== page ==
the "Thelonious Monk Institute of Jazz" mark is the Thelonious Monk
Institute of Jazz Corporation D.C.; the Owner (registrant) of "Thelonious
Monk" is Thelonious Monk Music Corporation New York, September 16, 2003.
These marks were registered barely one month before the Complaint, 5 years after
the domain name registration by Respondent and most importantly, none of these
entities are a party to the Complaint.
- The only option open to the Panel in this type of case is to dismiss the
Complaint without prejudice.
- Respondent has legitimate rights and interests in the disputed domain name,
<theloniousmonk.com>. Respondent is using the disputed domain name to
describe the website it hosts at that address—a digital tribute museum of Thelonious
Monk’s music and life. The website contains an online catalogue and virtual
store where visitors can consult the archives and contribute new information,
images, comments, tributes and general knowledge on this great musician. This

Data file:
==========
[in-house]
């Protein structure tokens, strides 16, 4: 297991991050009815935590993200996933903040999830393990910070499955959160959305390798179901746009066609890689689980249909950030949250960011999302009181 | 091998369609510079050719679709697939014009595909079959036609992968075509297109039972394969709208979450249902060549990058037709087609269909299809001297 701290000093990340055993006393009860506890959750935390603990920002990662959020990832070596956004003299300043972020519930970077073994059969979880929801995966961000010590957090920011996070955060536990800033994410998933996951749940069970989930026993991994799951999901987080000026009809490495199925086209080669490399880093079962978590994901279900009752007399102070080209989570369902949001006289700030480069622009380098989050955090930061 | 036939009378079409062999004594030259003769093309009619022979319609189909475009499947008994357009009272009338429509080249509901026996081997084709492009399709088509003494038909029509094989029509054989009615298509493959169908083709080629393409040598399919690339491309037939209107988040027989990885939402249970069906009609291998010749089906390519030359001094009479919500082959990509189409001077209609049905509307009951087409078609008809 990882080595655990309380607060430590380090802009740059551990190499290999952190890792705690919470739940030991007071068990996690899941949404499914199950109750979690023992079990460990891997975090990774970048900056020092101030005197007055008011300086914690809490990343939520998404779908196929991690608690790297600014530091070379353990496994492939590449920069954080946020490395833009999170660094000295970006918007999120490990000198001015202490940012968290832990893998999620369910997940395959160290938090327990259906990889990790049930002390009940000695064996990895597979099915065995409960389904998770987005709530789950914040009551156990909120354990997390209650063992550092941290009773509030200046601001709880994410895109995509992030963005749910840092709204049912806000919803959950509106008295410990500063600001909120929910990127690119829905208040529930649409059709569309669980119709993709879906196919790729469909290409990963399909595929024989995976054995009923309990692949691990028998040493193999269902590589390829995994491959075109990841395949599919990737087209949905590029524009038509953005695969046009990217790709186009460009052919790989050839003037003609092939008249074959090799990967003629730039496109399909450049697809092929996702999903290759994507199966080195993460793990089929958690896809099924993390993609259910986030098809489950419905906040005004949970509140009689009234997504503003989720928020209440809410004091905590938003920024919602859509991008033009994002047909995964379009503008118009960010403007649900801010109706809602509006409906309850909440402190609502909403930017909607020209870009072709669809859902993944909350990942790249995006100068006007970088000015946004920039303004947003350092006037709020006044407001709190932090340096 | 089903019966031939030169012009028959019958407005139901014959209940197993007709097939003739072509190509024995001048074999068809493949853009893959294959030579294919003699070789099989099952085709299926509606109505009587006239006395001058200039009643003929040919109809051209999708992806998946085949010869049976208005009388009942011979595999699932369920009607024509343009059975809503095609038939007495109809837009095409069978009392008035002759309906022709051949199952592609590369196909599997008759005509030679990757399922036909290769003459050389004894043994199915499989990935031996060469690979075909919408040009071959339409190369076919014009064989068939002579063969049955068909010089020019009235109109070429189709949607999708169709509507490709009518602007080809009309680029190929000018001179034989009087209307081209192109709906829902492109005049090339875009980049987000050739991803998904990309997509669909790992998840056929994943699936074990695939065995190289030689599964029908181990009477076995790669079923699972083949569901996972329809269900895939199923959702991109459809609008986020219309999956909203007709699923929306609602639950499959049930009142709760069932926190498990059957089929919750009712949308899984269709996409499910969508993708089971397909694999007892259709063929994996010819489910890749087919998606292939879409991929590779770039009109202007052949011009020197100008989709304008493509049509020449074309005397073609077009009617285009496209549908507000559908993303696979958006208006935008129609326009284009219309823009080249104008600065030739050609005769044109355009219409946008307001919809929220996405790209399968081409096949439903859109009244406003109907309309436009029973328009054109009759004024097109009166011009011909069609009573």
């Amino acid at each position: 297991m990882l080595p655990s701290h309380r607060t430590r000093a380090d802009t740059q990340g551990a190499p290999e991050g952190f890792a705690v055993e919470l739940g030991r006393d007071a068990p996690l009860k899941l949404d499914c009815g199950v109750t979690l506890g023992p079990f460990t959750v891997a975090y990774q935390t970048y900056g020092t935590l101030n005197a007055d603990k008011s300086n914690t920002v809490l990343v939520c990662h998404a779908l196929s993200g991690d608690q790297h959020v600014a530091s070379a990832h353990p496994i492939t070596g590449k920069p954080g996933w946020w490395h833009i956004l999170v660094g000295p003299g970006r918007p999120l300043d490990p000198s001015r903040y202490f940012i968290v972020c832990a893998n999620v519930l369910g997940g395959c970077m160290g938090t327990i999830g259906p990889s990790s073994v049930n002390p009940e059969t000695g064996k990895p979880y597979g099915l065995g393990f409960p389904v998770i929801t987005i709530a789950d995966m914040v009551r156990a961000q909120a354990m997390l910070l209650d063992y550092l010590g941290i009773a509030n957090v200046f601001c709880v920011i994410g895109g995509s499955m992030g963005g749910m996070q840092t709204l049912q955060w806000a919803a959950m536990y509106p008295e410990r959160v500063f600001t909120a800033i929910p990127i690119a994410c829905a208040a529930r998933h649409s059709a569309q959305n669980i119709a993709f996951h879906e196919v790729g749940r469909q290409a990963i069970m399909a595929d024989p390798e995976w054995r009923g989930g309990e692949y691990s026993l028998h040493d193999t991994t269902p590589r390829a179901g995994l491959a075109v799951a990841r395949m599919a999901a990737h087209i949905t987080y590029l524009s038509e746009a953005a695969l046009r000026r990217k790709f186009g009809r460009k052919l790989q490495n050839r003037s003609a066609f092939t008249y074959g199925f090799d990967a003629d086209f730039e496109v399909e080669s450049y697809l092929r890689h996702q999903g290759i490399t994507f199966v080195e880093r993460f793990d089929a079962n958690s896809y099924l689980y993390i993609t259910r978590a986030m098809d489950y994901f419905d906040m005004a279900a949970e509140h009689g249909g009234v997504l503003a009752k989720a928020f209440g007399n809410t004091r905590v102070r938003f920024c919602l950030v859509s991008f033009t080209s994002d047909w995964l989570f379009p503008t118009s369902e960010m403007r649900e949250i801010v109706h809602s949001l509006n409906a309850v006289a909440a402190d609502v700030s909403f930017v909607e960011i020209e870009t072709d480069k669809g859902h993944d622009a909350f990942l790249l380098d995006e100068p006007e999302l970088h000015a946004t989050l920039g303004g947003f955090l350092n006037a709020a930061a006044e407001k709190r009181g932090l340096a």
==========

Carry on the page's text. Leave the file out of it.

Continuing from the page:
is a classic fair use of the phrase <theloniousmonk.com>.
- Before Respondent received any notice of the dispute, there is evidence of
the Respondent’s use of the domain name in connection with a bona fide
offering of goods or services. Respondent is a registered affiliate with Amazon.com,
art.com, allposters.com, artprintcollection.com and sheetmusicplus.com (distributors),
for the authorized sale and representation of Thelonious Monk recorded music,
sheet music, films, books, posters and any other item which these legitimate
distributors may sell through their websites.
- It is important to note that all the items presented on the disputed domain
name website respect copyright laws and eventually generate royalties and other
incomes for the estate of Thelonious Monk and other rightful holders of his
publishings and music catalogs.
- Respondent has always held such agreements with distributors during its tenure
as an affiliate. Respondent intends to continue using the disputed domain name
to host a tribute website that presents digital representations provided by
authorized distributors, a biography, a discography, a filmography and a catalog
of sheet music. The website also features useful links on the subject of Thelonious
- The Respondent’s aim was to make customer searches and purchases simpler.
The website was never intended to take away business or deliberately mislead
customers and tarnish the mark through its use. The aim was to sell products
of wholesale companies to the end user. All of the companies concerned were
aware of the use.
- The Respondent also features a disclaimer on its website. The Respondent